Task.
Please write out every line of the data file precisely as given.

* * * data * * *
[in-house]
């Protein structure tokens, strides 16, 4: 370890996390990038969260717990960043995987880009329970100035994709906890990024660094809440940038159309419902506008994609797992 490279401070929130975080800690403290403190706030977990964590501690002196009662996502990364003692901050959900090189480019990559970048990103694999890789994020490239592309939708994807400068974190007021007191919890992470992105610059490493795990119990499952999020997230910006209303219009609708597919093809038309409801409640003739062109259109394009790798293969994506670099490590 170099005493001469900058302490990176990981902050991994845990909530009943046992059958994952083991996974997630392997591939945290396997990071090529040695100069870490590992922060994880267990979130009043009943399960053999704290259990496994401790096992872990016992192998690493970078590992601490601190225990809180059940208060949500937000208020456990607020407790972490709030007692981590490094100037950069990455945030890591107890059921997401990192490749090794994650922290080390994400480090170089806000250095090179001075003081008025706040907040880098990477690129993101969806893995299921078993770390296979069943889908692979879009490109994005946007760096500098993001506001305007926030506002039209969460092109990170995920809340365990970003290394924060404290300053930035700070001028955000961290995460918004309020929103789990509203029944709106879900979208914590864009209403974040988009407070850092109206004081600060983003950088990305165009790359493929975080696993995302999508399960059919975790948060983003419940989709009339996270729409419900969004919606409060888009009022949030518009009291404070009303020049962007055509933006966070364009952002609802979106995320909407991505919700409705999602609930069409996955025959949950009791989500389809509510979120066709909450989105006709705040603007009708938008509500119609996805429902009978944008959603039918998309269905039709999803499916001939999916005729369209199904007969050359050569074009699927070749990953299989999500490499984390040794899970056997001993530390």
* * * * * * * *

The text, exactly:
[in-house]
């Protein structure tokens, strides 16, 4: 370890996390990038969260717990960043995987880009329970100035994709906890990024660094809440940038159309419902506008994609797992 490279401070929130975080800690403290403190706030977990964590501690002196009662996502990364003692901050959900090189480019990559970048990103694999890789994020490239592309939708994807400068974190007021007191919890992470992105610059490493795990119990499952999020997230910006209303219009609708597919093809038309409801409640003739062109259109394009790798293969994506670099490590 170099005493001469900058302490990176990981902050991994845990909530009943046992059958994952083991996974997630392997591939945290396997990071090529040695100069870490590992922060994880267990979130009043009943399960053999704290259990496994401790096992872990016992192998690493970078590992601490601190225990809180059940208060949500937000208020456990607020407790972490709030007692981590490094100037950069990455945030890591107890059921997401990192490749090794994650922290080390994400480090170089806000250095090179001075003081008025706040907040880098990477690129993101969806893995299921078993770390296979069943889908692979879009490109994005946007760096500098993001506001305007926030506002039209969460092109990170995920809340365990970003290394924060404290300053930035700070001028955000961290995460918004309020929103789990509203029944709106879900979208914590864009209403974040988009407070850092109206004081600060983003950088990305165009790359493929975080696993995302999508399960059919975790948060983003419940989709009339996270729409419900969004919606409060888009009022949030518009009291404070009303020049962007055509933006966070364009952002609802979106995320909407991505919700409705999602609930069409996955025959949950009791989500389809509510979120066709909450989105006709705040603007009708938008509500119609996805429902009978944008959603039918998309269905039709999803499916001939999916005729369209199904007969050359050569074009699927070749990953299989999500490499984390040794899970056997001993530390």